Understand and use the estimation of soil organic carbon persistence by Rock-Eval® thermal analysis
One of the most important solutions to climate change lies literally right under our feet. Soils store twice the amount of carbon that is found in atmosphere and vegetation combined. They act as a buffer between solid earth and atmosphere and exercise a major control on the atmospheric concentration of CO2 through the release or sink of greenhouse gases.
Moreover, organic carbon in soils in the form of organic matter is essential to soil health and fertility, to nutrient availability and water quality. My work is centred around the most valuable tool at our disposal for understanding and predicting the evolution of this reservoir in the future: soil organic carbon (SOC) dynamics models. A missing key influencing the accuracy of SOC model projections and a major challenge in soil science is our ability to estimate the proportion of SOC that will remain unchanged over projection-relevant timescales.
This important amount of carbon that has been present in soils for centuries or millennia, and is therefore considered to be “stable”, can vary greatly from one location to another. The goal of my thesis project was to explore a new approach based on thermal analysis of SOC and machine learning, to characterise SOC, estimate the proportion of “stable” carbon in soil samples, and eventually use this information to improve the accuracy of SOC dynamics models.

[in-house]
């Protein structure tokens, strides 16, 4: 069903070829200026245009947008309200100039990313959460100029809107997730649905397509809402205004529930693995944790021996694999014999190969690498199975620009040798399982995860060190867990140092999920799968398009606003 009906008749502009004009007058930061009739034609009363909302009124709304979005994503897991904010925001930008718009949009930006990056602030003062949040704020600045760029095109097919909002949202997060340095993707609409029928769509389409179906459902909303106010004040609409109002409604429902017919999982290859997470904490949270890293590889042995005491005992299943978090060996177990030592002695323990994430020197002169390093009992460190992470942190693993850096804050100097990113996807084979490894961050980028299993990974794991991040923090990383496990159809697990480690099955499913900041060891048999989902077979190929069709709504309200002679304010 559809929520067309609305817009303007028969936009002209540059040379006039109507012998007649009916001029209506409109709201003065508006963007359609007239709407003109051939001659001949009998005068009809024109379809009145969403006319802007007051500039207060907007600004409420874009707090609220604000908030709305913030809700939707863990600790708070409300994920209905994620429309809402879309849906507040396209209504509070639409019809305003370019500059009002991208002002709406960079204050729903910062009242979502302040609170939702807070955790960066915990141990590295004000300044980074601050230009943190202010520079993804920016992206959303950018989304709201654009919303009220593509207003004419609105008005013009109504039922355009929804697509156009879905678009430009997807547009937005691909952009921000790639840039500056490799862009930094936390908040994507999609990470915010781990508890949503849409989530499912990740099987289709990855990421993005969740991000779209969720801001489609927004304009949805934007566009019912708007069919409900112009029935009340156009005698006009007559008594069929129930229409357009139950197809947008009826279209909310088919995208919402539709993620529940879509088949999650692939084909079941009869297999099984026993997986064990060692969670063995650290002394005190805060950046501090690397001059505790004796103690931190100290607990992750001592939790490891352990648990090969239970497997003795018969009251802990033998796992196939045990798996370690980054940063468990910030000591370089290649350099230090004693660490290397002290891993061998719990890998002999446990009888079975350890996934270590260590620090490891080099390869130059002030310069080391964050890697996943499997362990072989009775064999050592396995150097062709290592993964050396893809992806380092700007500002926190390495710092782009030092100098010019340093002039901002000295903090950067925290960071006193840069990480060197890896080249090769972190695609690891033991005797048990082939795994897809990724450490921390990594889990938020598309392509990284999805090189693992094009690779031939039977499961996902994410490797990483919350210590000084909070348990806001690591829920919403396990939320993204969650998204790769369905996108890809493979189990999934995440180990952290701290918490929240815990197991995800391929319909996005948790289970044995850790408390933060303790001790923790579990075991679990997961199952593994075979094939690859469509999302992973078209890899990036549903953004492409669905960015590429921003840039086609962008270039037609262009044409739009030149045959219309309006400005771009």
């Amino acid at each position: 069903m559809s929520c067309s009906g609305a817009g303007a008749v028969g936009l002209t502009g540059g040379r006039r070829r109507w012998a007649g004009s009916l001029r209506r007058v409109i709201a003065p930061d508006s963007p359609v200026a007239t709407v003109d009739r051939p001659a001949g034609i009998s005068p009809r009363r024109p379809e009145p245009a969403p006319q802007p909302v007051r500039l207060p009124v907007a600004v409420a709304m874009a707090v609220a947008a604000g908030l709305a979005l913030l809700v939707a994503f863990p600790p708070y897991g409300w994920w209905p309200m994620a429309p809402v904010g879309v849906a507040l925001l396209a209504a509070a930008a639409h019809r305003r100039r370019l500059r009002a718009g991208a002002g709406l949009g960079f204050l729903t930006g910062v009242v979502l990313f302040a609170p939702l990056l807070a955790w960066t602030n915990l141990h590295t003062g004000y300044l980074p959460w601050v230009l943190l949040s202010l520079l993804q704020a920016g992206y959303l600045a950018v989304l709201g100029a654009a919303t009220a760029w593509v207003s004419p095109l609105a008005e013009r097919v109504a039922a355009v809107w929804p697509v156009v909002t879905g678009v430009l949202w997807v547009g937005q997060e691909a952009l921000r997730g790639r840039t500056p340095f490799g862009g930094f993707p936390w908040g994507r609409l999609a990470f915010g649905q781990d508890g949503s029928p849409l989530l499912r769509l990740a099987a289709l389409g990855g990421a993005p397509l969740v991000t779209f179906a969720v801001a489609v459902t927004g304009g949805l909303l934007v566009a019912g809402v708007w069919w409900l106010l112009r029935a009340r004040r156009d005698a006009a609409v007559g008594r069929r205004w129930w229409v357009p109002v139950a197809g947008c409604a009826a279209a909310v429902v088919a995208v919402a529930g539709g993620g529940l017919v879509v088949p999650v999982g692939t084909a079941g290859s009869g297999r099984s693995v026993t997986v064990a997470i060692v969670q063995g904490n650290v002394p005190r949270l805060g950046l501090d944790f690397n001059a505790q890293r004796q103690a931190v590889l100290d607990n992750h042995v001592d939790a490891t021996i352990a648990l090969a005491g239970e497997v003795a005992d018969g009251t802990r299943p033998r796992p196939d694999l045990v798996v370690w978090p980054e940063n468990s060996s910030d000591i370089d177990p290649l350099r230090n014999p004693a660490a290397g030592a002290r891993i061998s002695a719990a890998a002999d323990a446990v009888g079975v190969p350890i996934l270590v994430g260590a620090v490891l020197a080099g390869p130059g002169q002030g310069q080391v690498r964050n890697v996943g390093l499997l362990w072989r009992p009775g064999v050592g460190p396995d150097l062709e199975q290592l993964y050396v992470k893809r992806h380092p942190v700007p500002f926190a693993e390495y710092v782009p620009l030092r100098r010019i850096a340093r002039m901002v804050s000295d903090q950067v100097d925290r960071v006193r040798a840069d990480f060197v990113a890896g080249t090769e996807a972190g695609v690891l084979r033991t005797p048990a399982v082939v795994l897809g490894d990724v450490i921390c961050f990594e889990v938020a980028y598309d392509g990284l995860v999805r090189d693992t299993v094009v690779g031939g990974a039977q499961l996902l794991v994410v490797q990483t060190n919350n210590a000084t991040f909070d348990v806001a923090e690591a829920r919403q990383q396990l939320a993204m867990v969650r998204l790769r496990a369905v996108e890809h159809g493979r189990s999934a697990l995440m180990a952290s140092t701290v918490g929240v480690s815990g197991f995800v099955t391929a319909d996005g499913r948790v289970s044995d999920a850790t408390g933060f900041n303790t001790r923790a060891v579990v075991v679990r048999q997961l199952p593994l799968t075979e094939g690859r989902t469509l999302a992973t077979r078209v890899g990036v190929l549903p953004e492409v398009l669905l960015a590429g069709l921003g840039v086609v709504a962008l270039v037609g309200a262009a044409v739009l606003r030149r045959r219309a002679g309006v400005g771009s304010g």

In a second step, I focused on the Rock-Eval® thermal analysis technique in the heart of this approach to understand better the important information it offers, based on model laboratory experiments. The main results of my thesis consist, on the one hand, of a complete and validated operational approach improving the accuracy of SOC models with a clear and significant value for “climate-smart” soil management.
On the other hand, an experimental part offers new insights into the working principle, limitations and possibilities of the Rock-Eval® thermal analysis technique.
En présentiel : ENS – salle Froidevaux (E314) – 24 rue Lhomond 75005 Paris
Et en visio : https://zoom.us/j/4838967199
Composition du jury
- Daniel RASSE, Senior Researcher NIBIO (Norvège), Rapporteur
- Eric VERRECCHIA, Prof. Université de Lausanne (Suisse), Rapporteur
- Claire CHENU, Prof. AgroParisTech, DR INRAe (France), Examinatrice
- Josette GARNIER, DR CNRS (France), Examinatrice
- Thomas EGLIN, IR ADEME (France), Invité
- François BAUDIN, Prof. Sorbonne Université (France), Directeur de thèse
- Pierre BARRÉ, CR CNRS (France), Co-directeur de thèse
- Lauric CÉCILLON, CR INRAe (France), Co-directeur de thèse